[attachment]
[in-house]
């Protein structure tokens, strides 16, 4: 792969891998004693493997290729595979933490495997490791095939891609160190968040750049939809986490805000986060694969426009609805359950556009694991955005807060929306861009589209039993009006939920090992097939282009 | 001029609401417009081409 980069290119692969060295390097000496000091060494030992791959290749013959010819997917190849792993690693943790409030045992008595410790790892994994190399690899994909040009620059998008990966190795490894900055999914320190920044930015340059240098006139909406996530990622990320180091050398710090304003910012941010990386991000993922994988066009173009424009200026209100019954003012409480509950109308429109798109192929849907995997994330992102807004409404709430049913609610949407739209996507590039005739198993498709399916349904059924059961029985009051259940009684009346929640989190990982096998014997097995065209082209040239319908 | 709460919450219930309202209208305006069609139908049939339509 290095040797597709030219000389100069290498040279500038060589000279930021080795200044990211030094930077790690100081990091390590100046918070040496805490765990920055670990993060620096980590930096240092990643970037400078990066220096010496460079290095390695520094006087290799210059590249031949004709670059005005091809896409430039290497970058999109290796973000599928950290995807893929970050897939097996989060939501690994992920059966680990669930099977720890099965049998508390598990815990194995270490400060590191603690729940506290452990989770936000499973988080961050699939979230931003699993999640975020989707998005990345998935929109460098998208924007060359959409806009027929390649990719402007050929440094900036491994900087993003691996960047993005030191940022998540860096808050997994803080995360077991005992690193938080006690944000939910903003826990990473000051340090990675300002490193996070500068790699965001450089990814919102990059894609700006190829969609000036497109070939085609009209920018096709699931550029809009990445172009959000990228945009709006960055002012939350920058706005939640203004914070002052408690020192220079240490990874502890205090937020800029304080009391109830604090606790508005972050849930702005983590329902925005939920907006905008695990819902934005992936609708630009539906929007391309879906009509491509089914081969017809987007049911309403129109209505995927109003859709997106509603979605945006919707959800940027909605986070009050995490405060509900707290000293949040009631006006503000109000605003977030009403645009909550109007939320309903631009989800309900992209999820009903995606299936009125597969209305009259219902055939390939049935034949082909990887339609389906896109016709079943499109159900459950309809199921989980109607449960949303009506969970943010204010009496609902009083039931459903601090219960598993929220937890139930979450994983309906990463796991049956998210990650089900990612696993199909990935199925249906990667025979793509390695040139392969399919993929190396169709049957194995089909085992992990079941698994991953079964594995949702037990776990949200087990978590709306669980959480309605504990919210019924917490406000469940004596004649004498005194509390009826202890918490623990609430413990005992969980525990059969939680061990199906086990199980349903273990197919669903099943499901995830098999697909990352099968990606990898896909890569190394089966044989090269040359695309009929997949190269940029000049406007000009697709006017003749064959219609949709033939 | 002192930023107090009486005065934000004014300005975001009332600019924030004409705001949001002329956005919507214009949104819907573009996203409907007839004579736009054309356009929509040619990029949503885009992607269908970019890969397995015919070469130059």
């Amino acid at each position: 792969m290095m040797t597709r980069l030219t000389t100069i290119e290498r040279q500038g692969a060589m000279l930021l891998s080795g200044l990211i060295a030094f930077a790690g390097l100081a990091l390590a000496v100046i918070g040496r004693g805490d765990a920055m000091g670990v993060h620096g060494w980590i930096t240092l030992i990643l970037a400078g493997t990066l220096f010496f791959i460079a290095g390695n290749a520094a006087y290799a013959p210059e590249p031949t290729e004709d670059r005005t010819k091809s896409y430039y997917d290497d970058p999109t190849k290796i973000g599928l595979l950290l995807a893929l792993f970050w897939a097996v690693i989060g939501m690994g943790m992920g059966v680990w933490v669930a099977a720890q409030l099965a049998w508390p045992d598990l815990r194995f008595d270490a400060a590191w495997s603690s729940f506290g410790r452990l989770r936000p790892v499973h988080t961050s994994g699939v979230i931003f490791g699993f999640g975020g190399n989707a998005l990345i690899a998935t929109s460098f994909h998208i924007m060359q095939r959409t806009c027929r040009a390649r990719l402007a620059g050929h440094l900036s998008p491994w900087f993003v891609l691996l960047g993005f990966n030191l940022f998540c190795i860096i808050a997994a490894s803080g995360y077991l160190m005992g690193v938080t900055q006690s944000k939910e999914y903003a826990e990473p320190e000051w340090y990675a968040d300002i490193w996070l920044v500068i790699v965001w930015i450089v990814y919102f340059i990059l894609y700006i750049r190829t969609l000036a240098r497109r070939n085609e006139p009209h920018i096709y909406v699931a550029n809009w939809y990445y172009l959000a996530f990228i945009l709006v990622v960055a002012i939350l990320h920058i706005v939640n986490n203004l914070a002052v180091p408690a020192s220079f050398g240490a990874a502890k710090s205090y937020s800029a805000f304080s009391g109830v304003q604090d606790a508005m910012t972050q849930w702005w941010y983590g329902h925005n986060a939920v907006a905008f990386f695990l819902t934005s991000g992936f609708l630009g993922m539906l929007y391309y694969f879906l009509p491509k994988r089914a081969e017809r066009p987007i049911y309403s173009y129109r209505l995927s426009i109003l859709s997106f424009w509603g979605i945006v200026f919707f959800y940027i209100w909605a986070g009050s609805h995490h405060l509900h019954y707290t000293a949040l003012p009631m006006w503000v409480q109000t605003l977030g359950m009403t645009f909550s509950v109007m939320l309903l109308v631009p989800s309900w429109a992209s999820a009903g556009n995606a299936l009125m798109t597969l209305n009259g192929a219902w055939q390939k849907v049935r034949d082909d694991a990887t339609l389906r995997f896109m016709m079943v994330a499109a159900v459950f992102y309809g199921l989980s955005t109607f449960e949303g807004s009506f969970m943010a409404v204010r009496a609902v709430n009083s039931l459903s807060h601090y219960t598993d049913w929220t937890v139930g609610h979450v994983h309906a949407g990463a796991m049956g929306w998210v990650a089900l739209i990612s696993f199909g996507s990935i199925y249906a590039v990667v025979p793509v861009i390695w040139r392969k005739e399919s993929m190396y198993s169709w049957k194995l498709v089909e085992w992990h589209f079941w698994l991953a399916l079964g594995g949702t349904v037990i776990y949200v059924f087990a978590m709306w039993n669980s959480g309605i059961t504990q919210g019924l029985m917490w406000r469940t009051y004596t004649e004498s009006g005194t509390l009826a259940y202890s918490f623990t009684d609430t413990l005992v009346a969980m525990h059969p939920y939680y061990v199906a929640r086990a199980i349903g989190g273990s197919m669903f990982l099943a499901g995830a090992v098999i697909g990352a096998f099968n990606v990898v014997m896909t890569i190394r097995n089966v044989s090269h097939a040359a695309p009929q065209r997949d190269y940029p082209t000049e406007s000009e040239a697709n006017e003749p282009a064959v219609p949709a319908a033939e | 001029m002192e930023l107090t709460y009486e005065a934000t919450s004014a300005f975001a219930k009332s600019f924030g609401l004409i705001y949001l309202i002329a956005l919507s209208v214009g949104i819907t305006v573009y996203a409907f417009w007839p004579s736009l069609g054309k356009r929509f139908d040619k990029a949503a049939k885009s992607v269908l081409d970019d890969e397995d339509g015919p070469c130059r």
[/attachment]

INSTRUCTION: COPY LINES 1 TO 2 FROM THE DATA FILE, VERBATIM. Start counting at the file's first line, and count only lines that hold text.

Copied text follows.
[in-house]
């Protein structure tokens, strides 16, 4: 792969891998004693493997290729595979933490495997490791095939891609160190968040750049939809986490805000986060694969426009609805359950556009694991955005807060929306861009589209039993009006939920090992097939282009 | 001029609401417009081409 980069290119692969060295390097000496000091060494030992791959290749013959010819997917190849792993690693943790409030045992008595410790790892994994190399690899994909040009620059998008990966190795490894900055999914320190920044930015340059240098006139909406996530990622990320180091050398710090304003910012941010990386991000993922994988066009173009424009200026209100019954003012409480509950109308429109798109192929849907995997994330992102807004409404709430049913609610949407739209996507590039005739198993498709399916349904059924059961029985009051259940009684009346929640989190990982096998014997097995065209082209040239319908 | 709460919450219930309202209208305006069609139908049939339509 290095040797597709030219000389100069290498040279500038060589000279930021080795200044990211030094930077790690100081990091390590100046918070040496805490765990920055670990993060620096980590930096240092990643970037400078990066220096010496460079290095390695520094006087290799210059590249031949004709670059005005091809896409430039290497970058999109290796973000599928950290995807893929970050897939097996989060939501690994992920059966680990669930099977720890099965049998508390598990815990194995270490400060590191603690729940506290452990989770936000499973988080961050699939979230931003699993999640975020989707998005990345998935929109460098998208924007060359959409806009027929390649990719402007050929440094900036491994900087993003691996960047993005030191940022998540860096808050997994803080995360077991005992690193938080006690944000939910903003826990990473000051340090990675300002490193996070500068790699965001450089990814919102990059894609700006190829969609000036497109070939085609009209920018096709699931550029809009990445172009959000990228945009709006960055002012939350920058706005939640203004914070002052408690020192220079240490990874502890205090937020800029304080009391109830604090606790508005972050849930702005983590329902925005939920907006905008695990819902934005992936609708630009539906929007391309879906009509491509089914081969017809987007049911309403129109209505995927109003859709997106509603979605945006919707959800940027909605986070009050995490405060509900707290000293949040009631006006503000109000605003977030009403645009909550109007939320309903631009989800309900992209999820009903995606299936009125597969209305009259219902055939390939049935034949082909990887339609389906896109016709079943499109159900459950309809199921989980109607449960949303009506969970943010204010009496609902009083039931459903601090219960598993929220937890139930979450994983309906990463796991049956998210990650089900990612696993199909990935199925249906990667025979793509390695040139392969399919993929190396169709049957194995089909085992992990079941698994991953079964594995949702037990776990949200087990978590709306669980959480309605504990919210019924917490406000469940004596004649004498005194509390009826202890918490623990609430413990005992969980525990059969939680061990199906086990199980349903273990197919669903099943499901995830098999697909990352099968990606990898896909890569190394089966044989090269040359695309009929997949190269940029000049406007000009697709006017003749064959219609949709033939 | 002192930023107090009486005065934000004014300005975001009332600019924030004409705001949001002329956005919507214009949104819907573009996203409907007839004579736009054309356009929509040619990029949503885009992607269908970019890969397995015919070469130059």